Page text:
Most of the convnet implementations don’t do padding for the sake of letting kernel touch every pixel in an image processing fashion, since padding with zeroes come with an assumption that we might have features in borders, and it adds a complexity for calculation on top. That’s why you’re seeing that the first input size is (26,26), we lose information along the borders.
model = keras.Sequential(
layers.Conv2D(32, kernel_size=(3, 3), activation="relu"),
layers.Conv2D(64, kernel_size=(3, 3), activation="relu"),
Layer (type) Output Shape Param #
conv2d (Conv2D) (None, 26, 26, 32) 320
max_pooling2d (MaxPooling2D) (None, 13, 13, 32) 0
conv2d_1 (Conv2D) (None, 11, 11, 64) 18496
max_pooling2d_1 (MaxPooling2 (None, 5, 5, 64) 0
flatten (Flatten) (None, 1600) 0
dropout (Dropout) (None, 1600) 0
dense (Dense) (None, 10) 16010
Total params: 34,826
Trainable params: 34,826
Non-trainable params: 0
Convolutional neural networks start with an input layer and a convolutional layer. Keras Conv2D layers take number of kernels and the size of the kernel as parameters. What’s happening is illustrated below. Here, we convolve the image with 32 kernels and end up with 32 feature maps, each having the size of the image.
After convolutional layers, we put a max pooling layer to reduce the number of parameters stored and make the model robust to the changes, as discussed above. This will reduce the number of parameters calculated.
Then, these feature maps are concatenated together and are flattened.
Later on, we use something called dropout to drop a portion of parameters to avoid overfitting. Finally, the final form of weights will go through dense layer for the classification part to finally get classified and backpropagation will take place.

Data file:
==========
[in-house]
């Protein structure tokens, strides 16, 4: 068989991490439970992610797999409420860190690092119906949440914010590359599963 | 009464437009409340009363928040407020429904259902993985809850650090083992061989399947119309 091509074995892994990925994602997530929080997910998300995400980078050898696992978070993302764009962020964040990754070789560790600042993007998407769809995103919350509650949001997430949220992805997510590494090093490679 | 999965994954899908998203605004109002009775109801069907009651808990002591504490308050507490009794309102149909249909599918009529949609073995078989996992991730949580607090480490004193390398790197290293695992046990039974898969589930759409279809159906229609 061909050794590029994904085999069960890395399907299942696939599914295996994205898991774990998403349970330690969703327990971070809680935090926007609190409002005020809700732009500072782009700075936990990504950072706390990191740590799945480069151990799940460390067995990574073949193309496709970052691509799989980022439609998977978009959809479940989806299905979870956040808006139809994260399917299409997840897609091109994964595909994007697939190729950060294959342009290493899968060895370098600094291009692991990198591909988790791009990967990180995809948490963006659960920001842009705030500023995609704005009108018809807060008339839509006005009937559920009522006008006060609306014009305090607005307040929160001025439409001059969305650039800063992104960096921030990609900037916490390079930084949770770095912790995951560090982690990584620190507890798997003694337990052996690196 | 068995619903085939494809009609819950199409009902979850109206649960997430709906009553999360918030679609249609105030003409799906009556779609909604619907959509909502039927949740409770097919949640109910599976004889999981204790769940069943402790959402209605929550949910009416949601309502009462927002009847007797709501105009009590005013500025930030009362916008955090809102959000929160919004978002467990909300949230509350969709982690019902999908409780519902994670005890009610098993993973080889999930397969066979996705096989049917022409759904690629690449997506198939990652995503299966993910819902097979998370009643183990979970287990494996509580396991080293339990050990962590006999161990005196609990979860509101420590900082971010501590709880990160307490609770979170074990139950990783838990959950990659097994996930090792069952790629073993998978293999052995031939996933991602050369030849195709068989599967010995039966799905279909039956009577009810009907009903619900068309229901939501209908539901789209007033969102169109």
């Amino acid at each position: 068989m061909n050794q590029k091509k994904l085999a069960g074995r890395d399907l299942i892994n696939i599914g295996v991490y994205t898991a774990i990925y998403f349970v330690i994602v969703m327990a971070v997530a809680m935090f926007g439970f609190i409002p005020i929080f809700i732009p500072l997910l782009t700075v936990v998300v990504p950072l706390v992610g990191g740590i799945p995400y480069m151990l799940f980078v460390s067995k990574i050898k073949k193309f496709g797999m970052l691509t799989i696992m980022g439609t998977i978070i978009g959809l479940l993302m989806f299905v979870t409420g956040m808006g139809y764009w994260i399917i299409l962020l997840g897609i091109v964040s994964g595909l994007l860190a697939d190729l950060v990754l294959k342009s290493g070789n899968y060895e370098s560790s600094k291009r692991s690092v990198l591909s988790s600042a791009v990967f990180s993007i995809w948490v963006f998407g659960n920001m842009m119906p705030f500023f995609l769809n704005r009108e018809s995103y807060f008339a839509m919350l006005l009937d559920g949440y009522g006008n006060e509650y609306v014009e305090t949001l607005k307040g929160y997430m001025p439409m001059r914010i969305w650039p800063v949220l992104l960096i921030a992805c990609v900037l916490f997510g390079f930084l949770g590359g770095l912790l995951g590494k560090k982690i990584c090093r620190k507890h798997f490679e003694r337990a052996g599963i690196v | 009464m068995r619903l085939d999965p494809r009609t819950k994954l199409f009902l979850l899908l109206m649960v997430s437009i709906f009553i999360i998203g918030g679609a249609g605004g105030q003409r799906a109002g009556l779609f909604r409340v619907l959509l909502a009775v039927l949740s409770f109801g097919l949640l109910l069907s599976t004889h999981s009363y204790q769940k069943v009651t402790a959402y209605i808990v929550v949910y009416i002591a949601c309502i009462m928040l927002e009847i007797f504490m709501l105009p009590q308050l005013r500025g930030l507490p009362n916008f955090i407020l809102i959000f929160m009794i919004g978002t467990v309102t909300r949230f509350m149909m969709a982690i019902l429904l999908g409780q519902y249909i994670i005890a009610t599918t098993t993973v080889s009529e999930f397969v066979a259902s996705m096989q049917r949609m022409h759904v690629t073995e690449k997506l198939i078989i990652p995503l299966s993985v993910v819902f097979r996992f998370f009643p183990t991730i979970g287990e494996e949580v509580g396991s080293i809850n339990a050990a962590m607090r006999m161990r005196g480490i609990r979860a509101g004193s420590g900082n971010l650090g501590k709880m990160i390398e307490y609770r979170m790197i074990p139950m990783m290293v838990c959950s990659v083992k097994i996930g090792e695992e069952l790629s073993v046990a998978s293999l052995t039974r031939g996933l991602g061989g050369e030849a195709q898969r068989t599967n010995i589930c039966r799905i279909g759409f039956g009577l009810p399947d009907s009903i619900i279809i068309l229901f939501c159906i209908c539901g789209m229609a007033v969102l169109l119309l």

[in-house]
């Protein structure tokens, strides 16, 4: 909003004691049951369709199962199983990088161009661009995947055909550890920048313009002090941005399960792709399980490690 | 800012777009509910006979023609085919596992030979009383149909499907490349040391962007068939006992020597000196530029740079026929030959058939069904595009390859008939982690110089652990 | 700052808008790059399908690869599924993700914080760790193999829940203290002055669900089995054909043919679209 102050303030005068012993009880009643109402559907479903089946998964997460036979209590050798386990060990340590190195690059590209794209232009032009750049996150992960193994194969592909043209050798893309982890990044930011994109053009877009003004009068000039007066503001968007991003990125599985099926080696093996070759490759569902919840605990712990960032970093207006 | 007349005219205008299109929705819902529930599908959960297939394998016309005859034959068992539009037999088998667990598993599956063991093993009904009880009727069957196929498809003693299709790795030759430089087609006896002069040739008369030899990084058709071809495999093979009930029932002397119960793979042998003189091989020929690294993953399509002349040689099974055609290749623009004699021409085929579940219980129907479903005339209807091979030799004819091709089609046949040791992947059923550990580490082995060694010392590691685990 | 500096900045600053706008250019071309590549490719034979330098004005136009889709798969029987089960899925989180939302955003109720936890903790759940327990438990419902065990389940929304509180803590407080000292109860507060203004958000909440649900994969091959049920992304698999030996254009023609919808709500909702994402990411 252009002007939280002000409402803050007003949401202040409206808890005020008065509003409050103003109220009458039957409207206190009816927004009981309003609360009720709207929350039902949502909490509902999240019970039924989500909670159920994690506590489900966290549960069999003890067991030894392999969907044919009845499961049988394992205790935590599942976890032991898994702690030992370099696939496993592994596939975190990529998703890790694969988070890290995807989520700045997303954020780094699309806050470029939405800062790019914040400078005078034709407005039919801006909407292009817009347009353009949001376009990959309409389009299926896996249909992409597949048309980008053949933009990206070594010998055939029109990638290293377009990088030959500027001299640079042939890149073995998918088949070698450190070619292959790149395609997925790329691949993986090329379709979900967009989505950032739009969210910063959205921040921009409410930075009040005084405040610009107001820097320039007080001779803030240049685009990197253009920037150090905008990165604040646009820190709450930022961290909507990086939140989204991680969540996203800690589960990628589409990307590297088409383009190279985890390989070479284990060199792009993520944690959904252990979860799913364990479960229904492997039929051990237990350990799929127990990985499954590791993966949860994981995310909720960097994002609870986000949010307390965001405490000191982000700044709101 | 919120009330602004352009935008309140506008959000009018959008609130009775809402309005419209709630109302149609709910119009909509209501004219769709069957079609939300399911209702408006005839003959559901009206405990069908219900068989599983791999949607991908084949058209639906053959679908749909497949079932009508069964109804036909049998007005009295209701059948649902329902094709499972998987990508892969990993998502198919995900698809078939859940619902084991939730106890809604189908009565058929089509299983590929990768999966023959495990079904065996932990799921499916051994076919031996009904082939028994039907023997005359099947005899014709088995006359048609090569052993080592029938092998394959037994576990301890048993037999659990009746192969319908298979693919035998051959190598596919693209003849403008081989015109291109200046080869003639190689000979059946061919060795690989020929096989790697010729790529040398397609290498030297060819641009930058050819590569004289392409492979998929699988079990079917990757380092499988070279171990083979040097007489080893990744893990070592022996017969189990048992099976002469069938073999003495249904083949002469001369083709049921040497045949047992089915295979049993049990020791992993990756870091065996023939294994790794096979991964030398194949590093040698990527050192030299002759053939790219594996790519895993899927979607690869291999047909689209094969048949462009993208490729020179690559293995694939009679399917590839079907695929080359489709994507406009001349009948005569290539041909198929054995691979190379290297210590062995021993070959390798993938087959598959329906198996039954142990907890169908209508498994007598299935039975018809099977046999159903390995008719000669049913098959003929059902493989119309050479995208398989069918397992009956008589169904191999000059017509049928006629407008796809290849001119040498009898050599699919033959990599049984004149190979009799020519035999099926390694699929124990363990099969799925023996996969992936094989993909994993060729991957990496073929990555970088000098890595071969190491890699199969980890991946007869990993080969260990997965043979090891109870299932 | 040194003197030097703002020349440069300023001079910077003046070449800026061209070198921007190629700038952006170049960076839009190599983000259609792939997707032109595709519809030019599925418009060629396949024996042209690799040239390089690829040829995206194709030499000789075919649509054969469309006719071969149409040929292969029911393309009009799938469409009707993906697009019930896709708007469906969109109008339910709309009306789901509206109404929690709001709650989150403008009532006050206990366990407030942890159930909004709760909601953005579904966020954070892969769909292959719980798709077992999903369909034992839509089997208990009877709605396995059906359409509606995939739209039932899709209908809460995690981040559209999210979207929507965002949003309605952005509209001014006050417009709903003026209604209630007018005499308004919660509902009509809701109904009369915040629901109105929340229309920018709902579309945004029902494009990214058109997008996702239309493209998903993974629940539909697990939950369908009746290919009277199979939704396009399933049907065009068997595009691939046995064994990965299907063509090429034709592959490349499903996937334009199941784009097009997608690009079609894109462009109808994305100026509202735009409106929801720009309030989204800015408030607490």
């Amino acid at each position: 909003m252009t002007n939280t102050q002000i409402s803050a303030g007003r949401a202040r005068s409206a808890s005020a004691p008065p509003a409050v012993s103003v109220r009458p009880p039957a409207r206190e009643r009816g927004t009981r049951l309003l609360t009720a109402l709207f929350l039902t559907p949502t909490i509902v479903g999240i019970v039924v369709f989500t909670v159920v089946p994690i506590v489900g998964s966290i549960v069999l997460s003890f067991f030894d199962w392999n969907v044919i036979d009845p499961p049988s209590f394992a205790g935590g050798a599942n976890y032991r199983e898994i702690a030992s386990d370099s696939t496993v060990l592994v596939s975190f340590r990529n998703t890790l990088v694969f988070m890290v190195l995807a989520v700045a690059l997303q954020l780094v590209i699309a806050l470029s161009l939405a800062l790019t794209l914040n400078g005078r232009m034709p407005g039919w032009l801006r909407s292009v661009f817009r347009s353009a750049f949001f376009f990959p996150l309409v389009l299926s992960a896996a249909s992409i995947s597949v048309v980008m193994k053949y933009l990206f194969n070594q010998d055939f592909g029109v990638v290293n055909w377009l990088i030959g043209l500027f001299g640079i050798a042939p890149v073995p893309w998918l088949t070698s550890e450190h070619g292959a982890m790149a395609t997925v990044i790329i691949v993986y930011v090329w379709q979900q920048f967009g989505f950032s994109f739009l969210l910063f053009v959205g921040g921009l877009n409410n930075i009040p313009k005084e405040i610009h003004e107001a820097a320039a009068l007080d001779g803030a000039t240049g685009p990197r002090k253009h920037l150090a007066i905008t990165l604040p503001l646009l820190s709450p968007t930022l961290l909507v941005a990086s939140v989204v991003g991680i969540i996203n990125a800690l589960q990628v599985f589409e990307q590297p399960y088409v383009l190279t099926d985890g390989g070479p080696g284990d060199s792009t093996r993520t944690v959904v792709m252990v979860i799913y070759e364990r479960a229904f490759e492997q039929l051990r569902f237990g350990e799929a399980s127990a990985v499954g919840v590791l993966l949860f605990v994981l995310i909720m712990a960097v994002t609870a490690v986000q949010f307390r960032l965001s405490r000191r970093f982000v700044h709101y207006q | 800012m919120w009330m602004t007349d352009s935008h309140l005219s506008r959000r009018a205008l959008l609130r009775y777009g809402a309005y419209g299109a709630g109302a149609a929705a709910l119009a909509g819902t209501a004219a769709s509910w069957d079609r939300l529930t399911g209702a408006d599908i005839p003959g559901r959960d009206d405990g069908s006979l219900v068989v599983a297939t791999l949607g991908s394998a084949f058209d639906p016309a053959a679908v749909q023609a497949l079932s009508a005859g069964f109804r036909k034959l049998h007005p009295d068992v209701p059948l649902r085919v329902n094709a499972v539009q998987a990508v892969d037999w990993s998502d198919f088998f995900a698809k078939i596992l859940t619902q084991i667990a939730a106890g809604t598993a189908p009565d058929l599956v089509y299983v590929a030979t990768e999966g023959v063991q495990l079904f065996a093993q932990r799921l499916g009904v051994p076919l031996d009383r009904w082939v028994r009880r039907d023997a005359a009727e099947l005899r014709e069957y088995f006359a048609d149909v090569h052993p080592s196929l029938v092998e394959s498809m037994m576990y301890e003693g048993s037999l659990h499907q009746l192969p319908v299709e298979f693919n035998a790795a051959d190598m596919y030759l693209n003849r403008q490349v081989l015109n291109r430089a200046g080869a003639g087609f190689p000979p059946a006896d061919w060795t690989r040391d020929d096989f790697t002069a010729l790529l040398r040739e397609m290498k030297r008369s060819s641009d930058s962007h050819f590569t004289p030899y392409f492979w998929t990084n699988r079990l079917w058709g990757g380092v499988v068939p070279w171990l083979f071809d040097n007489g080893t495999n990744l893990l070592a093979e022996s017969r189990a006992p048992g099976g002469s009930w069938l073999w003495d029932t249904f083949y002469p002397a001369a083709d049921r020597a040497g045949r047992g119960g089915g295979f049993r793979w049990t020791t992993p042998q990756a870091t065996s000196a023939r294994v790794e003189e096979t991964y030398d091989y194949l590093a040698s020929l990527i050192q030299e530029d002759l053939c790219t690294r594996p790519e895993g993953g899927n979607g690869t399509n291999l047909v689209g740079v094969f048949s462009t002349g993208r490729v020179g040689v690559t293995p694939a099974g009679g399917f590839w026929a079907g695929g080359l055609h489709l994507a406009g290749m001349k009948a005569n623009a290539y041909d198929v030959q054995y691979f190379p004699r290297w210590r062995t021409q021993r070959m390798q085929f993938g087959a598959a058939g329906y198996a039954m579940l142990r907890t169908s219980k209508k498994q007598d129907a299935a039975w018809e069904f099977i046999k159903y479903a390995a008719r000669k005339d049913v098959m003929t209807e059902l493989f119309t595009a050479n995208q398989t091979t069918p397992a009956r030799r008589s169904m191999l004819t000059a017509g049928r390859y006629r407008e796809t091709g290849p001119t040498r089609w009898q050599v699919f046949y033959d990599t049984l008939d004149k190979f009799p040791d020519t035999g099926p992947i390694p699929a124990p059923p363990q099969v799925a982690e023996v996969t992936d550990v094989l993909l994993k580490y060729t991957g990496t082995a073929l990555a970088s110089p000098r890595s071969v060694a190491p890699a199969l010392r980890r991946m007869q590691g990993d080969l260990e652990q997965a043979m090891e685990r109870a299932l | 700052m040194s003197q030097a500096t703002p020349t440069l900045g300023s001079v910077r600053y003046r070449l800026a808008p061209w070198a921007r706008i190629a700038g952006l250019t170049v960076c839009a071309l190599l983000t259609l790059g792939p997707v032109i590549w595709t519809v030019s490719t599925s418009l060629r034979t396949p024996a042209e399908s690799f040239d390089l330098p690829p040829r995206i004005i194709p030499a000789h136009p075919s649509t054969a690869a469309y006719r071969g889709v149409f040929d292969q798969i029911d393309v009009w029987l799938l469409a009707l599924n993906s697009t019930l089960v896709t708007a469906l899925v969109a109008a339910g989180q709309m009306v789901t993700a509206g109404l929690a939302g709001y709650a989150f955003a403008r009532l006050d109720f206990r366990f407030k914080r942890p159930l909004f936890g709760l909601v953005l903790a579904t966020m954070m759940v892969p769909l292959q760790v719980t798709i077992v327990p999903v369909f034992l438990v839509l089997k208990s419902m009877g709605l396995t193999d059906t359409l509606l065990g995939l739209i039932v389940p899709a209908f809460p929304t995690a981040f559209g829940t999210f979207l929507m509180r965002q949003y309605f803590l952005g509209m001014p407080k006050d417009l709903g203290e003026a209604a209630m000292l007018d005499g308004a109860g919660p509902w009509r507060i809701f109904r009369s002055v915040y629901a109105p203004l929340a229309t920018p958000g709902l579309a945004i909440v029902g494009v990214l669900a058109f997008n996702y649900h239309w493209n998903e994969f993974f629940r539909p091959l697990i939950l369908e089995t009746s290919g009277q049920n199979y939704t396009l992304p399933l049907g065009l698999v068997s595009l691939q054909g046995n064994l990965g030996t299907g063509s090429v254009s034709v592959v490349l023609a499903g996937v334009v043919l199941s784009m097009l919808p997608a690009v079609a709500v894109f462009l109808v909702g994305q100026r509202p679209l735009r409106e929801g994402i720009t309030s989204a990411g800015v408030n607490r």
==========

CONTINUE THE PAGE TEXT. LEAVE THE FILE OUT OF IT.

Backpropagation in Convolutional Neural Networks in Theory
How does the backpropagation work here? We want to optimize for the best kernel values here so they’re our weights. At the end, we expect the classifier to figure out relationship between pixel values, kernels, and classes: we have a very long flattened array consisting of elements that consist of pooled and activated version of pixels convolved with initial weights (kernel elements), and we update those weights such that we answer the question “which kernels should I apply to make a distinction between cat and a dog photo?”. So point of training CNNs is to come up with the optimal kernels, and these are found thanks to backpropagation. Prior to CNNs, people would try to try a lot of filters on an image to extract features themselves, meanwhile most generic filters (like we’ve seen above, e.g. Prewitt or Sobel) do not necessarily need to work for all images given images can be very different, even in the same dataset. This is why CNNs outperform traditional image processing techniques.
There are couple of advantages by means of storage when we use convolutional neural networks.
In convolutional neural networks, we convolve with the same filter across all pixels and all images which provides an advantage over storing parameters, this is much more efficient than going through an image with a dense neural network. This is called “weight tying” and those weights are called “tied weights”. This is also seen in autoencoders.
In densely connected neural networks, we input the whole piece of data at once -which is very overwhelming due to how images have hundreds or thousands of pixels-, meanwhile in convnets, we have smaller kernels that we use to extract features. This is called sparse interaction, and it helps us use less memory.